Registration Dossier

Administrative data

Endpoint:
short-term repeated dose toxicity: oral
Type of information:
experimental study
Adequacy of study:
key study
Study period:
23 January to 12 September 2014
Reliability:
1 (reliable without restriction)
Rationale for reliability incl. deficiencies:
guideline study
Remarks:
GLP study conducted in compliance with OECD Guideline No. 407 without any deviation.

Data source

Referenceopen allclose all

Reference Type:
study report
Title:
Unnamed
Year:
2015
Report Date:
2015
Reference Type:
study report
Title:
Unnamed
Year:
2015
Report Date:
2015

Materials and methods

Test guidelineopen allclose all
Qualifier:
according to
Guideline:
OECD Guideline 407 (Repeated Dose 28-Day Oral Toxicity in Rodents)
Deviations:
no
Qualifier:
according to
Guideline:
EU Method B.7 (Repeated Dose (28 Days) Toxicity (Oral))
Deviations:
no
Qualifier:
according to
Guideline:
other: EPA OPPTS 870.3050 (Repeated Dose 28-Day Oral Toxicity Study in Rodents)
Principles of method if other than guideline:
Not applicable
GLP compliance:
yes (incl. certificate)
Remarks:
UK GLP Compliance Programme (inspected on 05-07 February 2014/ signed on 24 April 2014)
Limit test:
no

Test material

Reference
Name:
Unnamed
Type:
Constituent
Test material form:
liquid
Details on test material:
- Physical state: Clear colorless liquid
- Storage Conditions: ca. 4 °C in the dark under nitrogen
Specific details on test material used for the study:
- Purity test date: 14 January 2014

Test animals

Species:
rat
Strain:
other: Crl:CD(SD)
Details on species / strain selection:
The rat was chosen as the test species because it is accepted as a predictor of toxic change in man and the requirement for a rodent species by regulatory agencies. The CD strain was used because of the historical control data available at this laboratory.
Sex:
male/female
Details on test animals and environmental conditions:
TEST ANIMALS
- Source: Charles River (UK) Ltd.
- Age at study initiation: 42-48 days
- Weight at study initiation: Males: 190-263 g; Females: 164-208 g
- Housing: Five animals/sex/cage (main study and recovery) in polycarbonate cages with a stainless steel mesh lid
- Diet: Rat and Mouse No. 1 Maintenance Diet (Special Diet Services), ad libitum; Non-restricted (removed overnight before blood sampling for haematology or blood chemistry and during the period of urine collection).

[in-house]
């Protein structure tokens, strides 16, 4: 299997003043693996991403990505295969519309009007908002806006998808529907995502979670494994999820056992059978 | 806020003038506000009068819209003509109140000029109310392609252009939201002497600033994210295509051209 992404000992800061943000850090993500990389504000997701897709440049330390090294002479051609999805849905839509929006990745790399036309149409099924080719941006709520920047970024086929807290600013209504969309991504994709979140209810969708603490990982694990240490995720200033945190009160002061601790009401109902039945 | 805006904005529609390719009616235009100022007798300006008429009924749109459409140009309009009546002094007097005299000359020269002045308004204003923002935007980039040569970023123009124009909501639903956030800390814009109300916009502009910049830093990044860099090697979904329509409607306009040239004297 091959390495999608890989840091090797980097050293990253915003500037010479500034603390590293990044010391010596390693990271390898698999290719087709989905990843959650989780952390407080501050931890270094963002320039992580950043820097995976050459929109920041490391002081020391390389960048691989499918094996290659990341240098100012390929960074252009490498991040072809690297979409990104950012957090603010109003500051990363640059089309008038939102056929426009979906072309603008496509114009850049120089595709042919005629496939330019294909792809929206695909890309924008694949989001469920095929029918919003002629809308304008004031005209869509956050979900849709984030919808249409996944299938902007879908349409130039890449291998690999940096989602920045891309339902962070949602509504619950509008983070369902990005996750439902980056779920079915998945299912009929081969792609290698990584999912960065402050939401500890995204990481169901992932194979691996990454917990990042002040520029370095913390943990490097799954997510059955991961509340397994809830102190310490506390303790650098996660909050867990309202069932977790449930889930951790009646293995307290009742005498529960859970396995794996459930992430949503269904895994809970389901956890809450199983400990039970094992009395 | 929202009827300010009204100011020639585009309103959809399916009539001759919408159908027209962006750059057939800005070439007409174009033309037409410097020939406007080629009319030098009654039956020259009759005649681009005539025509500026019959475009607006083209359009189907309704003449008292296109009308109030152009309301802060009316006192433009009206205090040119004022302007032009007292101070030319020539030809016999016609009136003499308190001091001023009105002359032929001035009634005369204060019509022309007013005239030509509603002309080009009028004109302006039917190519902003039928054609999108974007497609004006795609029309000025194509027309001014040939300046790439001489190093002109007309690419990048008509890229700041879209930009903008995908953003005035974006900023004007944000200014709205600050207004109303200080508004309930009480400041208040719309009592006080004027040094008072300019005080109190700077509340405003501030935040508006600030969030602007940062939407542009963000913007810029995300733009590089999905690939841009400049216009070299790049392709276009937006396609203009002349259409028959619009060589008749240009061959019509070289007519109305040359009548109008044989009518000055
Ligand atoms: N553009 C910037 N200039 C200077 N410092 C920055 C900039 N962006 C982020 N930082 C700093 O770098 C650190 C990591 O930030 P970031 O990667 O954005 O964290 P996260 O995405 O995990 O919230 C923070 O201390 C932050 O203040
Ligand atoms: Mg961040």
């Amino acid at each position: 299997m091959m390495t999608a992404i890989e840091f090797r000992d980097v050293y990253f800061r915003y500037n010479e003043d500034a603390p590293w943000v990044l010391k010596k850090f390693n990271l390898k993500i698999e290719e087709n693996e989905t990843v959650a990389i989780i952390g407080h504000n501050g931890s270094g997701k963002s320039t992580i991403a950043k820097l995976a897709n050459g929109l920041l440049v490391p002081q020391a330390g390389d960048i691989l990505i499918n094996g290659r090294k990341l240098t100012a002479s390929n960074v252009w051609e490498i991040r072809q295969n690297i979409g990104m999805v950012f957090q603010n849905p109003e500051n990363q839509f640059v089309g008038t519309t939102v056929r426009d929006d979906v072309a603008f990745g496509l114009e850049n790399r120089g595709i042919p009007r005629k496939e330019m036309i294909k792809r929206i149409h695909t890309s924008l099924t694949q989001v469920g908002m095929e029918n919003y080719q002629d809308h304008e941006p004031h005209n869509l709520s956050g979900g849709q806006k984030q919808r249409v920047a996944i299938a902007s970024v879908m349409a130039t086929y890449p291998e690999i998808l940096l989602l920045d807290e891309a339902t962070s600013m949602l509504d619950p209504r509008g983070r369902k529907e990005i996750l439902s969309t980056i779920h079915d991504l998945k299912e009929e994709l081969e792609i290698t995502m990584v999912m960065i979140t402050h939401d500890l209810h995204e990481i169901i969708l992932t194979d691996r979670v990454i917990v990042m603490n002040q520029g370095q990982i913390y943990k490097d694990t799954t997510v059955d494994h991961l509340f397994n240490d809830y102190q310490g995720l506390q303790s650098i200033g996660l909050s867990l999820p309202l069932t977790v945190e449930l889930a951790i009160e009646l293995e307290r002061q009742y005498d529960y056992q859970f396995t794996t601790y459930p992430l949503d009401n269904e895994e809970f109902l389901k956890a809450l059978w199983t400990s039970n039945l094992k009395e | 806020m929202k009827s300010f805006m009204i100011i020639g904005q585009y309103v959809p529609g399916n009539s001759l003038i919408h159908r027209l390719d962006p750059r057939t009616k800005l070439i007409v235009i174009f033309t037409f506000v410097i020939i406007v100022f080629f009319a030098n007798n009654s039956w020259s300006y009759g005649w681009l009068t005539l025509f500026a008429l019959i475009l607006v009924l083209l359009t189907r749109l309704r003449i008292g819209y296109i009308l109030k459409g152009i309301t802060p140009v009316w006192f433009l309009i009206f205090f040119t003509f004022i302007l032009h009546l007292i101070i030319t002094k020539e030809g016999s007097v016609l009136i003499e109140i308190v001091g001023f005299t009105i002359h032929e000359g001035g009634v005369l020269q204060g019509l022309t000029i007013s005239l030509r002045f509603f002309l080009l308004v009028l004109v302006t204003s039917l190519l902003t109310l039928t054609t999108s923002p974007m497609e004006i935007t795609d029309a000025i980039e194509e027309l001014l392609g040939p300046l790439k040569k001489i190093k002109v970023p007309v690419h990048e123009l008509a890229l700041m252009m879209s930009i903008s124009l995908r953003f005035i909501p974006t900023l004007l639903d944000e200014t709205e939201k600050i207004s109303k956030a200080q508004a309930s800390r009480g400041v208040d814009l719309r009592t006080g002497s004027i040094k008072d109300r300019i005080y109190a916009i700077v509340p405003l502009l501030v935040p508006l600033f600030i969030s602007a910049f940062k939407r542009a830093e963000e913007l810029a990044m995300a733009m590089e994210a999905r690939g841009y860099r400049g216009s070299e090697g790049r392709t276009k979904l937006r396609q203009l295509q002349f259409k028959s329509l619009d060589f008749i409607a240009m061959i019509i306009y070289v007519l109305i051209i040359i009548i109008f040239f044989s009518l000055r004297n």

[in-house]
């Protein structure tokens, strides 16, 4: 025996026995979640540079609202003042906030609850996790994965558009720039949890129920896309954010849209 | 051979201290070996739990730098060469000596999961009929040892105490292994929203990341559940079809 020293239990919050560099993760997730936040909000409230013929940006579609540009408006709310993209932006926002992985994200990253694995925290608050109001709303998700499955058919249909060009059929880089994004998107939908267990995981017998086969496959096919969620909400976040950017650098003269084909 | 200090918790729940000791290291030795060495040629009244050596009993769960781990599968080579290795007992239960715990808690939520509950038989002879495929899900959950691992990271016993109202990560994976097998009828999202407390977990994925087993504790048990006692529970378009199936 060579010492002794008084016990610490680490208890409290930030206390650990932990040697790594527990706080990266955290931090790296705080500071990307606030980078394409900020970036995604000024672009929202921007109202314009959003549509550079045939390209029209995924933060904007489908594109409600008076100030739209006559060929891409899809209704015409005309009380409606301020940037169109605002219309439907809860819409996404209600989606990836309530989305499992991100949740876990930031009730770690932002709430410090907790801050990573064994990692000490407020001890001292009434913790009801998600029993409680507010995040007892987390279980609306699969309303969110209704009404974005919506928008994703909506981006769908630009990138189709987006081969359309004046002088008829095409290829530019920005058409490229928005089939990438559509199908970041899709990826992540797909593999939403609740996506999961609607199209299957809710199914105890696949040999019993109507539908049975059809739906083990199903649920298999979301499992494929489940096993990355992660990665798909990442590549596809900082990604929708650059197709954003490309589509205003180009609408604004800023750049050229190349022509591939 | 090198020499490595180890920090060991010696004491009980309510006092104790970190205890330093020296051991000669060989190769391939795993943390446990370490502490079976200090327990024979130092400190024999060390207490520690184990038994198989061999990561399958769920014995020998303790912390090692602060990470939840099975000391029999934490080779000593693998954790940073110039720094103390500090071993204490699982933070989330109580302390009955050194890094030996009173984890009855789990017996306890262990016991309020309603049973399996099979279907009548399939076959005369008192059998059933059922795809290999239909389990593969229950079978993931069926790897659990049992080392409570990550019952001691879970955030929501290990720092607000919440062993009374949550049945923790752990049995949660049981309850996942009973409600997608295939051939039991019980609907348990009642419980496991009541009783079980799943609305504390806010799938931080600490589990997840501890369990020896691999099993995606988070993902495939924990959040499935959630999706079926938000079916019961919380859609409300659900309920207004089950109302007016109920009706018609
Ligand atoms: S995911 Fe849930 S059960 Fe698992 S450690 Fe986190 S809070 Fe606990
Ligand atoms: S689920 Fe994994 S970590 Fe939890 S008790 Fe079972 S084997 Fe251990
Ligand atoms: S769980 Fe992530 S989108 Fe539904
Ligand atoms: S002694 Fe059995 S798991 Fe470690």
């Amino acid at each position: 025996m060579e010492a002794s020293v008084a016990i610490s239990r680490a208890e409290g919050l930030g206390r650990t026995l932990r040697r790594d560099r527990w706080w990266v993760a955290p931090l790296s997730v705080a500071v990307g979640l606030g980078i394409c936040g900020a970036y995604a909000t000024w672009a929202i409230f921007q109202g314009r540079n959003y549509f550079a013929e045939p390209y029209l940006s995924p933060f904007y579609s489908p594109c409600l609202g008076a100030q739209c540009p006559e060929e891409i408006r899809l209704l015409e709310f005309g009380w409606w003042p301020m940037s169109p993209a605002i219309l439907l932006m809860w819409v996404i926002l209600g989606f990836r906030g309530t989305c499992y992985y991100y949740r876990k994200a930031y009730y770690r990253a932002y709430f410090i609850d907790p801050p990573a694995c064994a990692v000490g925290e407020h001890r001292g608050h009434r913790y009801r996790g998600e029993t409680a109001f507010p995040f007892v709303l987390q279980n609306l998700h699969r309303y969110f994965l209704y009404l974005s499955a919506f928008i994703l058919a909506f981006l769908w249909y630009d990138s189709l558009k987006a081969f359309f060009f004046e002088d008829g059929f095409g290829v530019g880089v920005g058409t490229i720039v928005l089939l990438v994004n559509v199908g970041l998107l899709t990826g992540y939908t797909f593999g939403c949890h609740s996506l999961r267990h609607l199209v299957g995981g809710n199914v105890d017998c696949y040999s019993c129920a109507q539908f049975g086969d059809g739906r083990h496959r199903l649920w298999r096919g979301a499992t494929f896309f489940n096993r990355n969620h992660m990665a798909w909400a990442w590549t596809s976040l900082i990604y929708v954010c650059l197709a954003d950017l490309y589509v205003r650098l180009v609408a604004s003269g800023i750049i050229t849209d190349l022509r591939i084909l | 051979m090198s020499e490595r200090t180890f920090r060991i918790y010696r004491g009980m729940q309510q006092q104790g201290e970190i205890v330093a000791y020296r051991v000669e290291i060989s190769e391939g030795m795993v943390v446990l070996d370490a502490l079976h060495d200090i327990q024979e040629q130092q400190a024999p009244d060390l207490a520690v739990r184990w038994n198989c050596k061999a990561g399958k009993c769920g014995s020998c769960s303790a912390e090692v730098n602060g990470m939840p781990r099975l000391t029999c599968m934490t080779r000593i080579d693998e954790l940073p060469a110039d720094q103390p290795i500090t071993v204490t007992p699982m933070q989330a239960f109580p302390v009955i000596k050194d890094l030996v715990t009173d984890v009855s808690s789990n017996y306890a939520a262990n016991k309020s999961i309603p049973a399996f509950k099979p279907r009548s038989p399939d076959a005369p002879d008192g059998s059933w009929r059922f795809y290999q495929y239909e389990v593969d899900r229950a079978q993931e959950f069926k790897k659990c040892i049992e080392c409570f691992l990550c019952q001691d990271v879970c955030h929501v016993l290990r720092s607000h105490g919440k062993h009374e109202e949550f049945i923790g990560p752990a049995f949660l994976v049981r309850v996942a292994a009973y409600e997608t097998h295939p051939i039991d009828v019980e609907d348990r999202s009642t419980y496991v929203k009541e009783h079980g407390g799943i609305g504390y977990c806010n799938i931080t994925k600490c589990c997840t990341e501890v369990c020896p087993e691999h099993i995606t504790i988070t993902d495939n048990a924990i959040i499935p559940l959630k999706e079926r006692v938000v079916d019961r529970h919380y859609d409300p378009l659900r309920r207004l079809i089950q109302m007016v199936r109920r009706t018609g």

- Water: Potable water from the public supply, ad libitum
- Acclimation period: 13 days

ENVIRONMENTAL CONDITIONS
- Temperature: 19-23 °C
- Humidity: 40-70 %
- Air changes: Filtered fresh air which was passed to atmosphere and not recirculated
- Photoperiod: 12 h dark / 12 h light

IN-LIFE DATES: 23 January to 12 September 2014

Administration / exposure

Route of administration:
oral: gavage
Details on route of administration:
The oral gavage route of administration was chosen to simulate a potential route of accidental exposure.
Vehicle:
corn oil
Details on oral exposure:
PREPARATION OF DOSING SOLUTIONS:
Method of preparation: A series of clear solutions at the required concentrations were prepared by dilution of individual weighings of the test substance.
Frequency of preparation: Weekly
Storage of preparation: Refrigerated (nominally 4 °C).

VEHICLE
- Concentration in vehicle: 6, 60 and 200 mg/L
- Amount of vehicle: 5 mL/kg bw/day

STABILITY AND HOMOGENEITY: Before commencement of treatment, the suitability of the proposed mixing procedures was determined by analysing specimen formulations at concentrations of 1 and 200 mg/mL following storage at ambient temperature (nominally 21 °C) for 24 hours and refrigerated (2-8 °C) for up to 15 days.
Analytical verification of doses or concentrations:
yes
Details on analytical verification of doses or concentrations:
Samples of each formulation prepared for administration in Weeks 1 and 4 of treatment were analysed for achieved concentration of the test substance.
Duration of treatment / exposure: